The Memory Experience

Episodes

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20060830

Sharpen Your Memory
Dr Mark Porter reveals the first results of the largest survey of the nation's memories ever conducted. Up to 10,000 responses have been posted on the website and many of these will be read out. Lead researcher for the project, Prof Martin Conway, explains the scientific findings so far.
Part of Radio 4's Memory Experience Season.

20070122

Me and My Memory
Series about people who are directly affected by memory.
1/5. Claire contracted viral encephalitis two years ago and came out of hospital to a family she couldn't recognise. She explains how her loss of memory for faces affects her sense of identity, shared histories and relationships with others.
Clinical psychologist Bonnie-Kate Dewar explains how Claire's memory has been impacted by her illness.

20070122

Present into Past
Short works about how we remember, what we remember and why we remember.
1/5. The Incredible Norman
By Rachel Joyce.
When Norman is given a date, he can tell you exactly what happened that day. But should such a gift for memory recall be applauded or pitied?
Norman....Nigel Anthony
Lily....Helen Longworth
Pete....Nick Sayce
Directed by Steven Canny.

20070123

Me and My Memory
Series about people who are directly affected by memory.
2/5. John has developmental amnesia. He can't remember everyday events like what he had for lunch, but he can list the entire England football team or discuss the day's news events.

20070123

Present into Past
Short works about how we remember, what we remember and why we remember.
2/5. The Debt to Memory
By Michael Butt.
A woman returns to her childhood home and as she walks around the house from room to room, the memories come flooding back.
Lillian....Harriet Walter
Mrs Mehta....Sakuntala Ramanee
Directed by Tracey Neale.

20070124

Dr Mark Porter presents the results of the nation's largest ever memory survey launched last July. Over 10,000 people contributed and the findings have now been analysed - including the nation's top 'flashbulb' memory, the self-defining events we have in common and why the early memory is linked to gender. Esther Freud, Prof Roy Jones and Prof Martin Conway discuss the conclusions.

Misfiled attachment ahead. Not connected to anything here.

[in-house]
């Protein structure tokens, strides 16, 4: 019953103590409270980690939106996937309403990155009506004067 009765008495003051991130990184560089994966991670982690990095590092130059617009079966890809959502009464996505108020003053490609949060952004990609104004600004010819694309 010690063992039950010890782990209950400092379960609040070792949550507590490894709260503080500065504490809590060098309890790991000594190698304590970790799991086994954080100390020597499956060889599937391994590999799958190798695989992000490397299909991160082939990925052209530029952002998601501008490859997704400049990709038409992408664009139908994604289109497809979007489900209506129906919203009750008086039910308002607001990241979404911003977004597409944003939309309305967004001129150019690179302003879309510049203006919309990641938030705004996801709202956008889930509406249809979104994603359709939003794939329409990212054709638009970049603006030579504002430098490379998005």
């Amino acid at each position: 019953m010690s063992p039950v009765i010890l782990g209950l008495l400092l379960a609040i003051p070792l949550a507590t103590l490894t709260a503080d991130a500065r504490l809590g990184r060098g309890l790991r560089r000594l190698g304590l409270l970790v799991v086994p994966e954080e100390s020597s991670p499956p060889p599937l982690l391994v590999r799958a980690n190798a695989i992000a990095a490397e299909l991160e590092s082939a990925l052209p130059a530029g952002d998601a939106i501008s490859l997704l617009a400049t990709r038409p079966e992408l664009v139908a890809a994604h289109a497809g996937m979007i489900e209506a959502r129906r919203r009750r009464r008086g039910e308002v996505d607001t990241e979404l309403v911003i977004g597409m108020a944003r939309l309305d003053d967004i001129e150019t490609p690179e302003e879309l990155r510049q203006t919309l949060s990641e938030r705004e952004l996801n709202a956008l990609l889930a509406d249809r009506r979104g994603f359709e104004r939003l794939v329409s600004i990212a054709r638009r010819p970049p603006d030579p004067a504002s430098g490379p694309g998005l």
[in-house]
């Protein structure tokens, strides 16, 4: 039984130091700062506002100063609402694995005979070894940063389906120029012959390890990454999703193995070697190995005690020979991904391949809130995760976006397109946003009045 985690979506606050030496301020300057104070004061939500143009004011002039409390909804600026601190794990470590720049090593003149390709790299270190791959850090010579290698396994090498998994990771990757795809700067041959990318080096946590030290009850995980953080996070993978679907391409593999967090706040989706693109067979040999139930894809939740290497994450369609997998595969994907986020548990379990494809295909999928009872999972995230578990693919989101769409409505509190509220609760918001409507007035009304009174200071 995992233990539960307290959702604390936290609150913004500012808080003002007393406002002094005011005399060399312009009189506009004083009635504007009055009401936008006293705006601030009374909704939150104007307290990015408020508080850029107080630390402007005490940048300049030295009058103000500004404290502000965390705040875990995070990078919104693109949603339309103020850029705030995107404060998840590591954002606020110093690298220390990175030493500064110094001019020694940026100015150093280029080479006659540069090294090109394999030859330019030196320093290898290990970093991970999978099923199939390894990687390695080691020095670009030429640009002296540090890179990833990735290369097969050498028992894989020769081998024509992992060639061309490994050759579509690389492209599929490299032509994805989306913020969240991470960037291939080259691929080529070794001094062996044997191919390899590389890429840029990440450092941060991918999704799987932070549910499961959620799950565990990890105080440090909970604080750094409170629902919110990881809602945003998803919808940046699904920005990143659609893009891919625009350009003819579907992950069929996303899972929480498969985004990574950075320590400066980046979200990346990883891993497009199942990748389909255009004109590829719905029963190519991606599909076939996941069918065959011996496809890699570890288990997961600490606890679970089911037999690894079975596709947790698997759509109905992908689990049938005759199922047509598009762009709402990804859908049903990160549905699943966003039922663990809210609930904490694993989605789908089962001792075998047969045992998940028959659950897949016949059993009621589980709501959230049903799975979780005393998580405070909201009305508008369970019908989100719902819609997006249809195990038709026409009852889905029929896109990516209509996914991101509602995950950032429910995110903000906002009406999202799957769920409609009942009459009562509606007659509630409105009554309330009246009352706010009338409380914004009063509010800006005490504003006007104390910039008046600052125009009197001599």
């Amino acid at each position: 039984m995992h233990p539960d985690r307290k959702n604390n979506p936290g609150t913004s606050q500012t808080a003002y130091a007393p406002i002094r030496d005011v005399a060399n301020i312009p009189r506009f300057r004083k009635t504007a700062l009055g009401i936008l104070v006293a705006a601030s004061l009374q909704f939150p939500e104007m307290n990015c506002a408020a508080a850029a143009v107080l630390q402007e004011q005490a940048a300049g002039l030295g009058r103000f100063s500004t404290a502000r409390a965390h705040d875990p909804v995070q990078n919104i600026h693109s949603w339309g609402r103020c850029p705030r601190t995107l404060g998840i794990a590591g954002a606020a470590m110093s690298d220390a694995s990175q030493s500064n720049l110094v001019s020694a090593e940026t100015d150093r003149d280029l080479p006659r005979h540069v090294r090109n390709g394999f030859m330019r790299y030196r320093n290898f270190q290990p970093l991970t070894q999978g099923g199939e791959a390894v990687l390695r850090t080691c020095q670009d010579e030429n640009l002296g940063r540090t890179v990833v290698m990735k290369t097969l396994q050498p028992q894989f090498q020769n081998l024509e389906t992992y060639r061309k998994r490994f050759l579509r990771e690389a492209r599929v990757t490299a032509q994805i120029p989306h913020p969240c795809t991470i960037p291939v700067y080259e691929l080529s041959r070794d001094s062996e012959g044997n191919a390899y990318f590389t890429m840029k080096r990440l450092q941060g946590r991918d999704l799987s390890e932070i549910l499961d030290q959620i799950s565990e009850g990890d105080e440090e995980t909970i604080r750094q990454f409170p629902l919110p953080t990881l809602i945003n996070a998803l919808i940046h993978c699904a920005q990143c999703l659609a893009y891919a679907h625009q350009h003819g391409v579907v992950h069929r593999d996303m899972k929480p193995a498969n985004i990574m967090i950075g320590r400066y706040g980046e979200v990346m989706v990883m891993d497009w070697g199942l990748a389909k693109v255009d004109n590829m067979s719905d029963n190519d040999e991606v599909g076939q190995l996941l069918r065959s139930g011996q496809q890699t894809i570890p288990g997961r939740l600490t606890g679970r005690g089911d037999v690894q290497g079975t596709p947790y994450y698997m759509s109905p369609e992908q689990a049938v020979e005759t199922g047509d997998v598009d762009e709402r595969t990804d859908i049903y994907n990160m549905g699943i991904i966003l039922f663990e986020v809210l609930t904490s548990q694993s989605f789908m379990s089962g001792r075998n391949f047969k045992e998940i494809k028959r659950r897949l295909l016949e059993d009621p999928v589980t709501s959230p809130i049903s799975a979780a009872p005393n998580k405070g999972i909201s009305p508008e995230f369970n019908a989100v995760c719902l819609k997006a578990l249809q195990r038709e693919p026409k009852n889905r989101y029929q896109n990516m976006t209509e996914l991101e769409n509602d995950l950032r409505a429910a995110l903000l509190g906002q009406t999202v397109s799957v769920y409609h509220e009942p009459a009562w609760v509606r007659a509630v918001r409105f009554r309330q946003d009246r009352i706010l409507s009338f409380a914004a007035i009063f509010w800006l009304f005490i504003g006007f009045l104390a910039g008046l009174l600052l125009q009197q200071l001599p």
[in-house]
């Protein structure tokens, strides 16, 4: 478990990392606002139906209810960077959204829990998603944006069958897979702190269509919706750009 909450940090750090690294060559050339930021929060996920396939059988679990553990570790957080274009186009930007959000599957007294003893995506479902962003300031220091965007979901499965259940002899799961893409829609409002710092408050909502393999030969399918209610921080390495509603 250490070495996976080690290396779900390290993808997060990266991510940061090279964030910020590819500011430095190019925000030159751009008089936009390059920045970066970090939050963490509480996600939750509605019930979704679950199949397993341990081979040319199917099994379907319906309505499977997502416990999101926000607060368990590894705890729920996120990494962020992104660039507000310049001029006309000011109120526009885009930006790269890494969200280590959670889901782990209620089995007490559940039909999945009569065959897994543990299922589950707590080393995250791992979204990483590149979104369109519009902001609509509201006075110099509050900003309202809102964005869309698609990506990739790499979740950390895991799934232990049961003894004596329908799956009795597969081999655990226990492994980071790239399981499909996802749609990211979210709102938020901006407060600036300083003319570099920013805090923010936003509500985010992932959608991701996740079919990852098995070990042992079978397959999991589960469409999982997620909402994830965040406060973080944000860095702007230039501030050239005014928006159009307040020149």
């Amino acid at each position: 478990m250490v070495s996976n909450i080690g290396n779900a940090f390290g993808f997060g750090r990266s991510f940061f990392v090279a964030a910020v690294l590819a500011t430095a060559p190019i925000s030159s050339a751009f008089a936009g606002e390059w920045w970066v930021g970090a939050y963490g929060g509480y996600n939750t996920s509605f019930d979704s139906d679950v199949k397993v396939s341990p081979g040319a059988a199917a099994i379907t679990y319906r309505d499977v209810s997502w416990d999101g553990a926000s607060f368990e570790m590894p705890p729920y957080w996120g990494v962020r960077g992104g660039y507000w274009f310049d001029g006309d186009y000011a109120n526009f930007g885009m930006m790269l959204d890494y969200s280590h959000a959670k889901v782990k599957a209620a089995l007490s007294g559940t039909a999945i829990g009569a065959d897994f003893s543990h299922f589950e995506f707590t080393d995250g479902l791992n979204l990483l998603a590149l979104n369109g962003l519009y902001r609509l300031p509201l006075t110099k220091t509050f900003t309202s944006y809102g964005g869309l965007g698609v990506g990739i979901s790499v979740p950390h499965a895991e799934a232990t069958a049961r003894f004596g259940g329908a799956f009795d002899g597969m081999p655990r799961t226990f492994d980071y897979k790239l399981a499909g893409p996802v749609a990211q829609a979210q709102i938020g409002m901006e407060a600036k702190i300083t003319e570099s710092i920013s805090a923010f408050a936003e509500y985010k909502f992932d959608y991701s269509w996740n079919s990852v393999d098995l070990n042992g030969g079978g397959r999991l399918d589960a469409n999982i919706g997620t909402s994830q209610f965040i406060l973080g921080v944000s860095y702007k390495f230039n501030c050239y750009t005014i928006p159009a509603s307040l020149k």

20070124

In My Pram, I Remember
In response to the largest ever memory survey, 1,800 people contributed recollections of events before the age of two. Scientists argue that such 'pre-verbal' memory is not possible. So who is right? Mariella Frostrup hears from contributors, scientists and from prize-winning author A S Byatt, who believes the experts are wrong.

20070124

Me and My Memory
Series about people who are directly affected by memory.
3/5. James is entering this year's World Memory Championships. He will have to memorise pages of poetry, thousands of binary digits, and the exact order of hundreds of shuffled playing cards.
He talks about how a motorbike accident six years ago affected his memory and why it prompted his journey to improve it.

20070124

Present into Past
Short works about how we remember, what we remember and why we remember.
3/5. Innocence
By Michael Butt.
Hughie is on Death Row but he has one last request. He desperately needs to find the clue which will unlock a blurred memory from his past.
Hughie Hughes....Joseph Mydell
Kroiger....Mark Straker
Donnelly....Kieran Bew
Edward Rossiter....Joseph Kloska
Margaret Bonet....Margot Leicester
Frank Bonet....Ray Lonnen
Directed by Steven Canny.

20070124

The Results
Dr Mark Porter presents the results of the nation's largest ever memory survey launched last July. Over 10,000 people contributed and the findings have now been analysed - including the nation's top 'flashbulb' memory, the self-defining events we have in common and why the early memory is linked to gender. Esther Freud, Prof Roy Jones and Prof Martin Conway discuss the conclusions.

20070125

Me and My Memory
Series about people who are directly affected by memory.
4/5. Charles suffered severe head injuries and memory loss after being hit by a getaway car while trying to stop a robbery. Now significantly recovered, he and his wife talk about the way his memory has played tricks on them both.

20070125

Present into Past
Short works about how we remember, what we remember and why we remember.
4/5. The Memory Thief
By Rachel Joyce.
Two sisters have different memories of their late mother, but who has ownership of the true memory?
Mother....Christine Kavanagh
Maggie....Juliet Aubrey
Lizzy....Lia Williams